skip to Main Content
Is It Worth Paying Someone To Fix Your Credit?

Is paying someone to fix your credit worth it?

I recently read an article over at Experian, which you can read here, written by John Ulzheimer, on why you shouldn’t pay someone to fix your credit. If you need to know who John Ulzheimer is, he is an expert on credit and credit reporting with nearly 30 years of experience. You can visit his site here.

I had the pleasure of speaking with John a few times back in 2005(ish), and he knows what he’s talking about

So, where do I differ?

It’s not that I differ in opinion on those topics as much as I’d like to offer more to the conversation.

Indeed, disputing everything negative on your credit report is almost guaranteed to be a waste of time and money (in addition to being unethical, potentially even illegal).

But, in our 19 years of business, we have found that most consumers don’t know what constitutes inaccurate. Last payment dates, state and federal statutes come into play, as well as dollar amounts and several other factors.

But it’s not only that…

Knowing when you should settle a debt instead of disputing it, how much you should settle for, or even when to ignore a debt are also factors.

When you should apply for new credit and when you shouldn’t are also part of the credit equation. There is a lot that goes into building that “perfect credit mix

Below is a graph of how your FICO® score is calculated.

Is paying someone to fix your credit worth it?

Fixing” credit is more about education than it is disputing.

Understanding how your credit score is calculated is vital to “fixing” or rebuilding a negative credit profile.

For example, we have found that most people don’t understand how much a high utilization rate can damage their credit score. They’ll come to us worried about the five inquiries they have; meanwhile, their utilization rate is in the high 80s.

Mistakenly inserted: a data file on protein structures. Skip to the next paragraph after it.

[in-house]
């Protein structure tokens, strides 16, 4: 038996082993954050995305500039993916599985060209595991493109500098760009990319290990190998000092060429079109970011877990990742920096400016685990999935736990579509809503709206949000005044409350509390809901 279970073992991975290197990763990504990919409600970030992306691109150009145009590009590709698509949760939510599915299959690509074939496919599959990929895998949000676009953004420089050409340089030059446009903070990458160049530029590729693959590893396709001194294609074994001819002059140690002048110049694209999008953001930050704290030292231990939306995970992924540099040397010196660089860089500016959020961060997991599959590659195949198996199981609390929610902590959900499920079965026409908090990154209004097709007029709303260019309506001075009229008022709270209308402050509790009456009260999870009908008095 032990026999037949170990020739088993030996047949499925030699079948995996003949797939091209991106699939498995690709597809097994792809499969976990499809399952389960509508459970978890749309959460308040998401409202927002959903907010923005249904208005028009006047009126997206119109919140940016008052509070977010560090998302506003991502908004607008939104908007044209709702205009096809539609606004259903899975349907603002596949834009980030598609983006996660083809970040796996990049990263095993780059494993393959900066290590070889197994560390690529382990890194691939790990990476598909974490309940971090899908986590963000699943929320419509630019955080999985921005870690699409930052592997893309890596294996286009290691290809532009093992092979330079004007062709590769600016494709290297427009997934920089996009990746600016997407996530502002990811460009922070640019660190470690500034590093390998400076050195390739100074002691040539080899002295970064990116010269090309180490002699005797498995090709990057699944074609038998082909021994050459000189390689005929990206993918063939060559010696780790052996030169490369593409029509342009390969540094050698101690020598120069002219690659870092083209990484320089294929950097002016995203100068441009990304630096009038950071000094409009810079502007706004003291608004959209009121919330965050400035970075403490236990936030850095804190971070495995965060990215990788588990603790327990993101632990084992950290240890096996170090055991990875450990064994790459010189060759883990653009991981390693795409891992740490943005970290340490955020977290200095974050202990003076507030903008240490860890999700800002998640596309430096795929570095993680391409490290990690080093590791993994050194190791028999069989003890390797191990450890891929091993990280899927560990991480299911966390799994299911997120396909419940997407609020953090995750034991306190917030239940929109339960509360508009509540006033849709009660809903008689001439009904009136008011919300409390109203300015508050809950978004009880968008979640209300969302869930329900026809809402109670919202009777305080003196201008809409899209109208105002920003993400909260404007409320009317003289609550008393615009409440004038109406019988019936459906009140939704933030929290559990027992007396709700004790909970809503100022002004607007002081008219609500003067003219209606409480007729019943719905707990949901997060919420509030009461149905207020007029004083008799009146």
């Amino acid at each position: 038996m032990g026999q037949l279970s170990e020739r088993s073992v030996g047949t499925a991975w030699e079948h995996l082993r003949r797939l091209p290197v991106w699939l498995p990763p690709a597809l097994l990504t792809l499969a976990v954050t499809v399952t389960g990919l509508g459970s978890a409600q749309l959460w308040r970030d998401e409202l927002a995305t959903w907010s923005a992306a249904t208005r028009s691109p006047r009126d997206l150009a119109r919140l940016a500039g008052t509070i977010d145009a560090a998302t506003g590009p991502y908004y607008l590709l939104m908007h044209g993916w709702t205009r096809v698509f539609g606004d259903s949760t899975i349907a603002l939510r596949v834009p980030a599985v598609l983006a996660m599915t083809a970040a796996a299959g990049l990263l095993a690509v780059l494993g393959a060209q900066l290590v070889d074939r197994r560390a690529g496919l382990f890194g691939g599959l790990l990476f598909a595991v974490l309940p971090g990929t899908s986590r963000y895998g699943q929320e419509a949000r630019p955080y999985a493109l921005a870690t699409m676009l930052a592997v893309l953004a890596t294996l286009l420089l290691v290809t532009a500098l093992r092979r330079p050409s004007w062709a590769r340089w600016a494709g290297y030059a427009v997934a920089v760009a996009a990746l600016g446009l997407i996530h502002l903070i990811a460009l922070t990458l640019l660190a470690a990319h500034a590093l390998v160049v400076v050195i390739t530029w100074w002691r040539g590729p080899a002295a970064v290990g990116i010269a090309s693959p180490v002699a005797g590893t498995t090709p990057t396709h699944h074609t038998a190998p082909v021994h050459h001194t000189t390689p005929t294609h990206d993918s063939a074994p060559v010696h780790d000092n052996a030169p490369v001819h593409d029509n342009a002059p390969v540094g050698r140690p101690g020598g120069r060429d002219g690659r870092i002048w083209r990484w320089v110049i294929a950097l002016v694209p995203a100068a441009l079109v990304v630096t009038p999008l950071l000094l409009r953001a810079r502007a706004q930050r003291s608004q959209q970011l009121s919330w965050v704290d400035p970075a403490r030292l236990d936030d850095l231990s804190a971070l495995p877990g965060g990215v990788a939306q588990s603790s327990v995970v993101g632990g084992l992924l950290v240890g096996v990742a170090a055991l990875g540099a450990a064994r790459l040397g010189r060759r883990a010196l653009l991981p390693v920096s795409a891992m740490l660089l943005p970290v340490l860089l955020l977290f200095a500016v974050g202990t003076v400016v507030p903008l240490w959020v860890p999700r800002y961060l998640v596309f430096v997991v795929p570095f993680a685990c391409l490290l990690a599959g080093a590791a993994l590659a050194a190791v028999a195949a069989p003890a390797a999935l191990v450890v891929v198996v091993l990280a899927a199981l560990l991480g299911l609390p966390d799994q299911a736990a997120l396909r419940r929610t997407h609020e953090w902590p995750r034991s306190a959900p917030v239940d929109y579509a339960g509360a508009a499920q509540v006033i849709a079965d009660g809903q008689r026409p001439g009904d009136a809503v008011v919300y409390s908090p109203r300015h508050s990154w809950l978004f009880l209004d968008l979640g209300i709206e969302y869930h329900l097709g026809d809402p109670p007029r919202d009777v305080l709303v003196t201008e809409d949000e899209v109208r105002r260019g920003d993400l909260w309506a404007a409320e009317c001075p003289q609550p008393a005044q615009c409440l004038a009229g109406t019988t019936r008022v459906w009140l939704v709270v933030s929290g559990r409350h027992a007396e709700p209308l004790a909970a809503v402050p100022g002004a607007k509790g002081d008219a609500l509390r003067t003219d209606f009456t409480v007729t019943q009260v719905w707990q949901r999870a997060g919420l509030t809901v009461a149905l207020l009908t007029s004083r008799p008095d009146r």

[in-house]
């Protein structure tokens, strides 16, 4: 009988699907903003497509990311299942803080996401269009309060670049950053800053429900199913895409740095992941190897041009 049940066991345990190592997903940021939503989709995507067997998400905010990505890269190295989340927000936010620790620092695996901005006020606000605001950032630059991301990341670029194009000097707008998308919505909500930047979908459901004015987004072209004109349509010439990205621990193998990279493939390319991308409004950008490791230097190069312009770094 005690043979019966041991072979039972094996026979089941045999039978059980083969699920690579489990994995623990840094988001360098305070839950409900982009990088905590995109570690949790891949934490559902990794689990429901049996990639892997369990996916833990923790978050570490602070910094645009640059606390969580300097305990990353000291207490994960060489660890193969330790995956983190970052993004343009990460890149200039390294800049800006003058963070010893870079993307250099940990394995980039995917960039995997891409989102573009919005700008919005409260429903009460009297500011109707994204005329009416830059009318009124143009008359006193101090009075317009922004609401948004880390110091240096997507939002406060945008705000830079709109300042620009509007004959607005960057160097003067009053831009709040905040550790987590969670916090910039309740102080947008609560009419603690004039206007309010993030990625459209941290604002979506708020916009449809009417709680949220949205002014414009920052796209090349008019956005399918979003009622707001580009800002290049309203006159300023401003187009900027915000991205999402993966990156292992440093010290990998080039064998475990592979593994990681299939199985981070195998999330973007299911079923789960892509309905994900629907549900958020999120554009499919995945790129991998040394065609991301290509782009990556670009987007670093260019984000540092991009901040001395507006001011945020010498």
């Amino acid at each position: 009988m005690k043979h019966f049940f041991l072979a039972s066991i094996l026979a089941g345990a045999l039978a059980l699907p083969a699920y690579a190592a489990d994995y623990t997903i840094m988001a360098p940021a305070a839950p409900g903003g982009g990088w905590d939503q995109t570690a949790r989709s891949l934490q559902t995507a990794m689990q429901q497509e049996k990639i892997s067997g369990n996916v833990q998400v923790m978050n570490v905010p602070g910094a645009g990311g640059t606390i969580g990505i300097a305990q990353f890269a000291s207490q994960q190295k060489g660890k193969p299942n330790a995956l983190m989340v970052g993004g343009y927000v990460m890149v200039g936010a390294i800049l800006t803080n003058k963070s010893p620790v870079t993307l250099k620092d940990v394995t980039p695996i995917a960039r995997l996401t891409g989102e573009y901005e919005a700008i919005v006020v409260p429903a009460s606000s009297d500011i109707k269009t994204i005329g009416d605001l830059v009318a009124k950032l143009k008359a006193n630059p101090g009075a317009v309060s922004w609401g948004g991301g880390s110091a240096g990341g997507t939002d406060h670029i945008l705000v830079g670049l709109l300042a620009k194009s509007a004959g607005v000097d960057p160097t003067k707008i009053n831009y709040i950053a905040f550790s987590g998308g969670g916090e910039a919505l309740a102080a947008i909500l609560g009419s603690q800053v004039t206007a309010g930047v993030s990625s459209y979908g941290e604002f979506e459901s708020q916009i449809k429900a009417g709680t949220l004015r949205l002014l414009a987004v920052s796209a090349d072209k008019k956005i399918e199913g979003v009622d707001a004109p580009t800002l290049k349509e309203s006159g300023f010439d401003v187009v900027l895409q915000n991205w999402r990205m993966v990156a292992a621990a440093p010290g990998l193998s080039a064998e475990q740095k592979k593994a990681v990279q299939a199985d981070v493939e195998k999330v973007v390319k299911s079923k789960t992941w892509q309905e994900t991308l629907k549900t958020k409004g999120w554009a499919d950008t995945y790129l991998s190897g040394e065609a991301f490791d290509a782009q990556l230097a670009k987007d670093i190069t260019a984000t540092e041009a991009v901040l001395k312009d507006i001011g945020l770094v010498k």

In cases like this, it isn’t about “repairing” your credit as much as it is about understanding your credit and making some lifestyle adjustments.

Do dispute letters work?

Yes, dispute letters are sometimes part of the process, and yes, we’ve had hundreds of thousands, if not millions, of items removed from credit reports using dispute letters. But they’re deleted because something was inaccurate not because it’s a “secret weapon” that only credit repair companies know how to word correctly to get the best results.

During our consultations, if we know an item is accurate, we won’t even bother disputing it, and we’ll tell you that right up front.

We may offer alternatives like making payment arrangements, but we’re not going to waste your time with frivolous disputes which won’t help you.

So is it worth paying somebody to fix your credit worth it or not?

It can be, but unfortunately, in most cases, it’s not.

A negative credit profile can be fixed (I think a better phrase is rebuilt). However, it takes some time to educate yourself on how credit scores are calculated, it may take making payment arrangements with creditors, and yes, dispute letters may be involved.

So, if it’s worth it to you to pay for that education and some of the headaches of arguing with creditors, then I think education is well worth the money.

If you think credit repair is about sending a bunch of dispute letters to capitalize on a legal loophole, save yourself the money.